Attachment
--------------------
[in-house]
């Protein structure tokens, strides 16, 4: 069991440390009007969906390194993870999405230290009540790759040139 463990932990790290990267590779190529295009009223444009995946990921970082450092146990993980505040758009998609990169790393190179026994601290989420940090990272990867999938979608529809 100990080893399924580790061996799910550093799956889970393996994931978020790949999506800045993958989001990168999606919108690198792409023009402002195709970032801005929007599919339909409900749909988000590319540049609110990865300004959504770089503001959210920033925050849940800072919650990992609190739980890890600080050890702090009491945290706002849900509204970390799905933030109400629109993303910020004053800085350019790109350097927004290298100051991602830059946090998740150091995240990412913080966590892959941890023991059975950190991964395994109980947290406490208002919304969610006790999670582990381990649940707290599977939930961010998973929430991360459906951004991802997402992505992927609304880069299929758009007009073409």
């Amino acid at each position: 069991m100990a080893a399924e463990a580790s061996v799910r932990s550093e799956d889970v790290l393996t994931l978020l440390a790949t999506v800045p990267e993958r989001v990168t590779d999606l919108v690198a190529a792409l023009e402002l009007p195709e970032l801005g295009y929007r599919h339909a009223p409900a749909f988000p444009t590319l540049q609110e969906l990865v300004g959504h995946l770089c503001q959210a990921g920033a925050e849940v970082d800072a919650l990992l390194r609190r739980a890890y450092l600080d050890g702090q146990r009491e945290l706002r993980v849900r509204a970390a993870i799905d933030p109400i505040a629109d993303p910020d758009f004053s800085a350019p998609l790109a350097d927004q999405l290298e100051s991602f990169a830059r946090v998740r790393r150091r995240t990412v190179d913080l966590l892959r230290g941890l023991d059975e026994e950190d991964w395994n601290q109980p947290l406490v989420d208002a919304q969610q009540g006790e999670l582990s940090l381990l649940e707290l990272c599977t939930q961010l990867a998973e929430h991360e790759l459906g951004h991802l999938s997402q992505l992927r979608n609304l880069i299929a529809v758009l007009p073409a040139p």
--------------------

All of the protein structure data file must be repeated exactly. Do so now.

[in-house]
């Protein structure tokens, strides 16, 4: 069991440390009007969906390194993870999405230290009540790759040139 463990932990790290990267590779190529295009009223444009995946990921970082450092146990993980505040758009998609990169790393190179026994601290989420940090990272990867999938979608529809 100990080893399924580790061996799910550093799956889970393996994931978020790949999506800045993958989001990168999606919108690198792409023009402002195709970032801005929007599919339909409900749909988000590319540049609110990865300004959504770089503001959210920033925050849940800072919650990992609190739980890890600080050890702090009491945290706002849900509204970390799905933030109400629109993303910020004053800085350019790109350097927004290298100051991602830059946090998740150091995240990412913080966590892959941890023991059975950190991964395994109980947290406490208002919304969610006790999670582990381990649940707290599977939930961010998973929430991360459906951004991802997402992505992927609304880069299929758009007009073409």
């Amino acid at each position: 069991m100990a080893a399924e463990a580790s061996v799910r932990s550093e799956d889970v790290l393996t994931l978020l440390a790949t999506v800045p990267e993958r989001v990168t590779d999606l919108v690198a190529a792409l023009e402002l009007p195709e970032l801005g295009y929007r599919h339909a009223p409900a749909f988000p444009t590319l540049q609110e969906l990865v300004g959504h995946l770089c503001q959210a990921g920033a925050e849940v970082d800072a919650l990992l390194r609190r739980a890890y450092l600080d050890g702090q146990r009491e945290l706002r993980v849900r509204a970390a993870i799905d933030p109400i505040a629109d993303p910020d758009f004053s800085a350019p998609l790109a350097d927004q999405l290298e100051s991602f990169a830059r946090v998740r790393r150091r995240t990412v190179d913080l966590l892959r230290g941890l023991d059975e026994e950190d991964w395994n601290q109980p947290l406490v989420d208002a919304q969610q009540g006790e999670l582990s940090l381990l649940e707290l990272c599977t939930q961010l990867a998973e929430h991360e790759l459906g951004h991802l999938s997402q992505l992927r979608n609304l880069i299929a529809v758009l007009p073409a040139p």